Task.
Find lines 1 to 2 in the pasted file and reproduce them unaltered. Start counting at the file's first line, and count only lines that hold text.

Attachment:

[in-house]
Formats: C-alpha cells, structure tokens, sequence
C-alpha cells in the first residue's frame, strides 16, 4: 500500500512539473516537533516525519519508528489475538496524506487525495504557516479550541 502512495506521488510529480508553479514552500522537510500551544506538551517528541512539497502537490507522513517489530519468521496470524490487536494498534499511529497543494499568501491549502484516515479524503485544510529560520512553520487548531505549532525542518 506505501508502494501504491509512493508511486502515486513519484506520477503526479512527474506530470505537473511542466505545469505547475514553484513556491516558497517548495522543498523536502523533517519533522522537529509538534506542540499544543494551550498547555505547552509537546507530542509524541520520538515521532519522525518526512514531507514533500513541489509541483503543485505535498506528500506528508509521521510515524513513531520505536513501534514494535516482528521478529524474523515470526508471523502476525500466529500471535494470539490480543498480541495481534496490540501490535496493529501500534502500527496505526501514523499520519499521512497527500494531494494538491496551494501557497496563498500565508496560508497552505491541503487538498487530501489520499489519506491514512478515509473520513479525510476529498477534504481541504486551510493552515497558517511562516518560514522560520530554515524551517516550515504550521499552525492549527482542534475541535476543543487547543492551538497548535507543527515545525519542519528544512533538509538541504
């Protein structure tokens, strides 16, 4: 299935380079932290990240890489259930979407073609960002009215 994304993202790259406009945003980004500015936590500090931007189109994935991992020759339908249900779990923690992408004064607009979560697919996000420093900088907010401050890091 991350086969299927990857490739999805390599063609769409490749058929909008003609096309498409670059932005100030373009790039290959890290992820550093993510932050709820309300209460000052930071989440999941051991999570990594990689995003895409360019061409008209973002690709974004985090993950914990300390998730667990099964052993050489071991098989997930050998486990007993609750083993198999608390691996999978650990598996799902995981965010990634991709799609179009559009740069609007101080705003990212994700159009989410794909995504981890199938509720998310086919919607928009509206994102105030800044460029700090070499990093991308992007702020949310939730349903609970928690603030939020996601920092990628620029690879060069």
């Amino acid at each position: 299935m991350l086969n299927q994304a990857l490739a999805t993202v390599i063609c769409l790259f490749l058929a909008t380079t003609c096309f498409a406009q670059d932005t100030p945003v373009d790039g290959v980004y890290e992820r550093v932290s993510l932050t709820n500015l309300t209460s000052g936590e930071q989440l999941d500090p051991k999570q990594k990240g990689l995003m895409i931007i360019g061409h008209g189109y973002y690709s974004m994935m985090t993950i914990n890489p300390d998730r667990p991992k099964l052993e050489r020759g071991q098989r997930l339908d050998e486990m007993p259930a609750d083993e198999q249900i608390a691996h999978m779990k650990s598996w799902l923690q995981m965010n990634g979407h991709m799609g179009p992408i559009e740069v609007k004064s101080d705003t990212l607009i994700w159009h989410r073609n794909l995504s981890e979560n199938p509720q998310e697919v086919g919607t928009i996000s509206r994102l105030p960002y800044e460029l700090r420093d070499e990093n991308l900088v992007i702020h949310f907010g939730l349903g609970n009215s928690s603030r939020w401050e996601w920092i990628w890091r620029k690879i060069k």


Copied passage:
[in-house]
Formats: C-alpha cells, structure tokens, sequence